1630: Guglielmo Piazza and Giangiacomo Mora, colonna d’infamia

Add comment August 1st, 2019 Headsman

On this date in 1630, a ludicrous disease panic sent two innocent men to the scaffold in Milan.

Terrified as their family and neighbors dropped dead around them of a raging bubonic plague outbreak, the surviving Milanese sprouted buboes on their brains.


1630 illustration of the plague-wracked Milanese doing the bring-out-your-dead thing.

Just days before the executions marked in this post, a city official named Guglielmo Piazza was noticed by some busybodies “strolling down the street writing from an ink-horn at his belt and wiping his ink-stained fingers on the walls of a house.” They promptly reported him not for misdemeanor property damage but for spreading plague poison, whatever that would be.

Investigators to their shame gave this accusation enough credence to interrogate Piazza under torture, a decision which obviously was tantamount to the execution itself. He broke he sealed his own fate when he broke and confessed, and sealed same for a misfortunate barber named Giangiacomo Mora whom Piazza was made to accuse.

Milan was proud enough of this obvious injustice to stand up an colonna d’infamia (“column of infamy”) denouncing both “poisoners” until a storm finally knocked the lying marble down in 1788. It read,

Here, where this plot of ground extends, formerly stood the shop of the barber Giangiacomo Mora, who had conspired with Guglielmo Piazza, Commissary of the Public Health, and with others, while a frightful plague exercised its ravages, by means of deadly ointments spread on all sides, to hurl many citizens to a cruel death. For this, the Senate, having declared them both to be enemies of their country, decreed that, placed on an elevated car, their flesh should be torn with red-hot pincers, their right hands be cut off, and their bones be broken; that they should be extended on the wheel, and at the end of six hours be put to death, and burnt. Then, and that there might remain no trace of these guilty men, their possessions should be sold at public sale, their ashes thrown into the river, and to perpetuate the memory of their deed the Senate wills that the house in which the crime was projected shall be razed to the ground, shall never be rebuilt, and that in its place a column shall be erected which shall be called Infamous. Keep afar off, then, afar off, good citizens, lest this accursed ground should pollute you with its infamy.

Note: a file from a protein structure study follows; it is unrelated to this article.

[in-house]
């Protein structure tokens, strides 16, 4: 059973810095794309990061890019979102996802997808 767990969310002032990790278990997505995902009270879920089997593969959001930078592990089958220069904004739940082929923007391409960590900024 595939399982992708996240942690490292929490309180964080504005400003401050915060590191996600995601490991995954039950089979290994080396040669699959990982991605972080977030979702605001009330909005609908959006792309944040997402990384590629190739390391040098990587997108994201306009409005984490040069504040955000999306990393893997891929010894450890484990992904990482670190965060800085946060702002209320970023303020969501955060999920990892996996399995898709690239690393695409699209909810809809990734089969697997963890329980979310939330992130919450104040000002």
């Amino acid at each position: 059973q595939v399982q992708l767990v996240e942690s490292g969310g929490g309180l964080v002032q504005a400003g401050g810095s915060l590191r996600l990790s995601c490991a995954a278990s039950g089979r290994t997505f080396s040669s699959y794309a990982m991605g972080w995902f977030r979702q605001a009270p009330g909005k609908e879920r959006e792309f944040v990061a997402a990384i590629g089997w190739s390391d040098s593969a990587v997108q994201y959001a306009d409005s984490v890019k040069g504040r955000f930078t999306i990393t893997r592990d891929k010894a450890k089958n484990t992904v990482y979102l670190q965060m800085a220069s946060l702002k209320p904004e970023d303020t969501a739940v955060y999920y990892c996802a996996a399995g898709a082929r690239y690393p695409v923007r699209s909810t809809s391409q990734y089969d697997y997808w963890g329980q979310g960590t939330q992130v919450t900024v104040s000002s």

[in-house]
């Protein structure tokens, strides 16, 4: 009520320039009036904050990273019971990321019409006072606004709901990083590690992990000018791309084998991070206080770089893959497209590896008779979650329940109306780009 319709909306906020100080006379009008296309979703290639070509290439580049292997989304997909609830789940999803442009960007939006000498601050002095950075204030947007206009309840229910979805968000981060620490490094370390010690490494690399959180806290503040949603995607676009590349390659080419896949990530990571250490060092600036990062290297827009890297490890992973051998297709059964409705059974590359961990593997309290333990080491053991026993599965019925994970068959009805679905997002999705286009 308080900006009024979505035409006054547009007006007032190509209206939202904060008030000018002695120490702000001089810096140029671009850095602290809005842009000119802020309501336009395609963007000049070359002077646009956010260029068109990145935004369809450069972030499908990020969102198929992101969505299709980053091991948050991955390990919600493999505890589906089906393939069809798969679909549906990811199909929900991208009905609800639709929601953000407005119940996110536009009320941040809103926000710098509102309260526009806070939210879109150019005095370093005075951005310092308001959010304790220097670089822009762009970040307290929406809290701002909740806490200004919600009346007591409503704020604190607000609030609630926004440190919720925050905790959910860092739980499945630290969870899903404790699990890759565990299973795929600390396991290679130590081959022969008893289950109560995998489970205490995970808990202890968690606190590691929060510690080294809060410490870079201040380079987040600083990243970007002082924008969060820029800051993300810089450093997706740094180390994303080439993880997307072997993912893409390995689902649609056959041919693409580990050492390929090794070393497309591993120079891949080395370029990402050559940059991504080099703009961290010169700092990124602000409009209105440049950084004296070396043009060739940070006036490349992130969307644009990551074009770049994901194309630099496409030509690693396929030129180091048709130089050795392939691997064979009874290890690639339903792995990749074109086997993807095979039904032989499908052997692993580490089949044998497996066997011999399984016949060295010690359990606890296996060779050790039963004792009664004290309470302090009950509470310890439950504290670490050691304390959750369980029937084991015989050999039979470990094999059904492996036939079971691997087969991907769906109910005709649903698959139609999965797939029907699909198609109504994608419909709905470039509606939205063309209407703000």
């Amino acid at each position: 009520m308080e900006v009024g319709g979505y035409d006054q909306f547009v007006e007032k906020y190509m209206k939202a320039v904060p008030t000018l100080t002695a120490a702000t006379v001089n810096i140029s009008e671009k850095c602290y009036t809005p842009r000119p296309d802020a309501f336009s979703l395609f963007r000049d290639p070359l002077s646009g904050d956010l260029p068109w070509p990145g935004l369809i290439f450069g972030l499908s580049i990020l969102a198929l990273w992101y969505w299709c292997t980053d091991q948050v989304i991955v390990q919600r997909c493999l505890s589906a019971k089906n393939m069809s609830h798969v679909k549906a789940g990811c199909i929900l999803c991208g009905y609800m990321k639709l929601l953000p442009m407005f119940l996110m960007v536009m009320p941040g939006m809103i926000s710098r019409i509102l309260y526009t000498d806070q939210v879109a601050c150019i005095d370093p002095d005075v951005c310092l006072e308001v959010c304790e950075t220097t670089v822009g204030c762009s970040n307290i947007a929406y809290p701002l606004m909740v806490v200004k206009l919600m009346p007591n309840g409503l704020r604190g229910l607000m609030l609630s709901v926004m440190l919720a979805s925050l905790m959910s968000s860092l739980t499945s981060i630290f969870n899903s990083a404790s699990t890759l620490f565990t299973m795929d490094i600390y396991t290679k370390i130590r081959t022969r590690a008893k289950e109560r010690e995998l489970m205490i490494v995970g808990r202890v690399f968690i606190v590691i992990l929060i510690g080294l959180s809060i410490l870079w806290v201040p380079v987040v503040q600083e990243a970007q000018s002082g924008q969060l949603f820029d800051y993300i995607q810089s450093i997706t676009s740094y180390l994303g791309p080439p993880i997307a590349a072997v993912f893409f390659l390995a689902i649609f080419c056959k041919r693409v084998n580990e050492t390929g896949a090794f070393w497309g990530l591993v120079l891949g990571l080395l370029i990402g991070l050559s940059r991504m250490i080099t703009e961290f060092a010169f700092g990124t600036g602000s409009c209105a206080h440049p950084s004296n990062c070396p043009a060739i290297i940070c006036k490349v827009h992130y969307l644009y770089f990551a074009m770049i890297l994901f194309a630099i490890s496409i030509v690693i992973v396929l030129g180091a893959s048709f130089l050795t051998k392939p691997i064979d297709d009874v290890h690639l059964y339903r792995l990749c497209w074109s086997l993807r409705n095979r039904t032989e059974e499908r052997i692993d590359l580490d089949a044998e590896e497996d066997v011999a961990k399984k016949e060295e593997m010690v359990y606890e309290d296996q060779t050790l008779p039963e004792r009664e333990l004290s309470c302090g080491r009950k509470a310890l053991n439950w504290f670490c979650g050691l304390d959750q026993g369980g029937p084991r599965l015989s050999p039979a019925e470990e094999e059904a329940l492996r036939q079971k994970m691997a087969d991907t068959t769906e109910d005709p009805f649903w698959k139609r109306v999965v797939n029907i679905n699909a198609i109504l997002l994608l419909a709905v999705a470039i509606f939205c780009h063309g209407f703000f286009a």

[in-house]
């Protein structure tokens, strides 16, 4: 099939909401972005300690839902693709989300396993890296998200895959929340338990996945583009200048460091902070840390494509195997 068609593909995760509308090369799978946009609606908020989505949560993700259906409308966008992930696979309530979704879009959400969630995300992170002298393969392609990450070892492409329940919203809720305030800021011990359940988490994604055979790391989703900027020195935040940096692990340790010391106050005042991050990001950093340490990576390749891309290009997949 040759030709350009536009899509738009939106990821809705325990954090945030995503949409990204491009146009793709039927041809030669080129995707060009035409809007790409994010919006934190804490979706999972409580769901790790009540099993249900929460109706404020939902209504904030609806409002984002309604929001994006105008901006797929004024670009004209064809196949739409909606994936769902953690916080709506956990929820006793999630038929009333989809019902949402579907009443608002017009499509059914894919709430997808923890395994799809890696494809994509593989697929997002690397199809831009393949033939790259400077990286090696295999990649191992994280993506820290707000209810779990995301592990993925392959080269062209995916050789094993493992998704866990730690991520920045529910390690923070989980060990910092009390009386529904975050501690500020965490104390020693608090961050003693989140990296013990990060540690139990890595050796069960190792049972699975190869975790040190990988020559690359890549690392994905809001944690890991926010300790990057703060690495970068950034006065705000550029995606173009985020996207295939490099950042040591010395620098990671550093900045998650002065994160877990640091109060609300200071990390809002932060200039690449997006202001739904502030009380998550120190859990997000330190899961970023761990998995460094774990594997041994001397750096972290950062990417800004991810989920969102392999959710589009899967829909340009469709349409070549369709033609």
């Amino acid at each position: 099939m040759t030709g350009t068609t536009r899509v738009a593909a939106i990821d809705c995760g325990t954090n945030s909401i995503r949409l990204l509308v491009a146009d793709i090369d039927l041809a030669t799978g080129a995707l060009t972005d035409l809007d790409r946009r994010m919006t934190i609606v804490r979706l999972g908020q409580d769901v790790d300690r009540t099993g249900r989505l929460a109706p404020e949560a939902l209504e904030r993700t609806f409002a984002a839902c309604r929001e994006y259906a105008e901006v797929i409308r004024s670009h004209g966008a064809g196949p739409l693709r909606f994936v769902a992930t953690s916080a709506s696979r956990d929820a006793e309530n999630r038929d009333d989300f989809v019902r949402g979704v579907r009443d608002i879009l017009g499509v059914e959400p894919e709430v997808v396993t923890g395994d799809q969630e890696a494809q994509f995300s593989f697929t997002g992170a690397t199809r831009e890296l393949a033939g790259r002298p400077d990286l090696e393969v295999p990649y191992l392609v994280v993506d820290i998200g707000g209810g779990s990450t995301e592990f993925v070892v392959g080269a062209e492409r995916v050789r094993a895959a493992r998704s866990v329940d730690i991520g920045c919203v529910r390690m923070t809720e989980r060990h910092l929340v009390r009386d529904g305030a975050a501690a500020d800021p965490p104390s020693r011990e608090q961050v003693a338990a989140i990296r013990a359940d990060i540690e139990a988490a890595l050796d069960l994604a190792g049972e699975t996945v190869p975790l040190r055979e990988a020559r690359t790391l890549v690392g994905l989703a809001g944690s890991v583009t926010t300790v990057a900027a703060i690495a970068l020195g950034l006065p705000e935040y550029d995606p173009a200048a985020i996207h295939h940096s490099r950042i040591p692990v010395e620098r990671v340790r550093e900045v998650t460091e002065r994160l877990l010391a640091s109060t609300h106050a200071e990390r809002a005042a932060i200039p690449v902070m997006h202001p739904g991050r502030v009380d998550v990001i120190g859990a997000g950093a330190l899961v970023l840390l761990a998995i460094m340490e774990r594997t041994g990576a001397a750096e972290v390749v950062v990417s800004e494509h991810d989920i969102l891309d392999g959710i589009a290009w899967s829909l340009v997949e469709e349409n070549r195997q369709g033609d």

August, 1630.

Prior to the column’s overturning, the Milanese Enlightenment intellectual Pietro Verri wrote a meditation upon it titled Sulla tortura e singolarmente sugli effetti che produsse all’occasione delle unzioni malefiche, alle quale si attribui la pestilenza che devasto Milano l’anno 1630. Italian speakers can enjoy it here.

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Entry Filed under: 17th Century,Broken on the Wheel,Capital Punishment,Death Penalty,Execution,Gruesome Methods,History,Innocent Bystanders,Italy,Milan,Murder,Public Executions,Terrorists,Torture,Wrongful Executions

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1630: Christina Plum, at the stake, in Cologne

1 comment January 16th, 2016 Headsman

On this date in 1630, the city of Cologne burned Christina Plum.

This aptly-named fruit vendor was a real peach. During Cologne’s 1627-1630 witch hunt, Plum in 1629 denounced a bushel of Cologne’s leading citizens for devilry. While threatening established elites with torture and the stake certainly seems downright bananas with benefit of hindsight, the free city had in 1627 burned an influential woman — and possibly Germany’s first female postmaster — named Katharina Henot. Indeed, it was Plum’s contention that such varied characters as the wife of the Burgermeister, the pastor of St. Alban’s Church, and Katharina Henot’s brother had all been keeping regular dates at the late Katharina’s Black Sabbath orgies.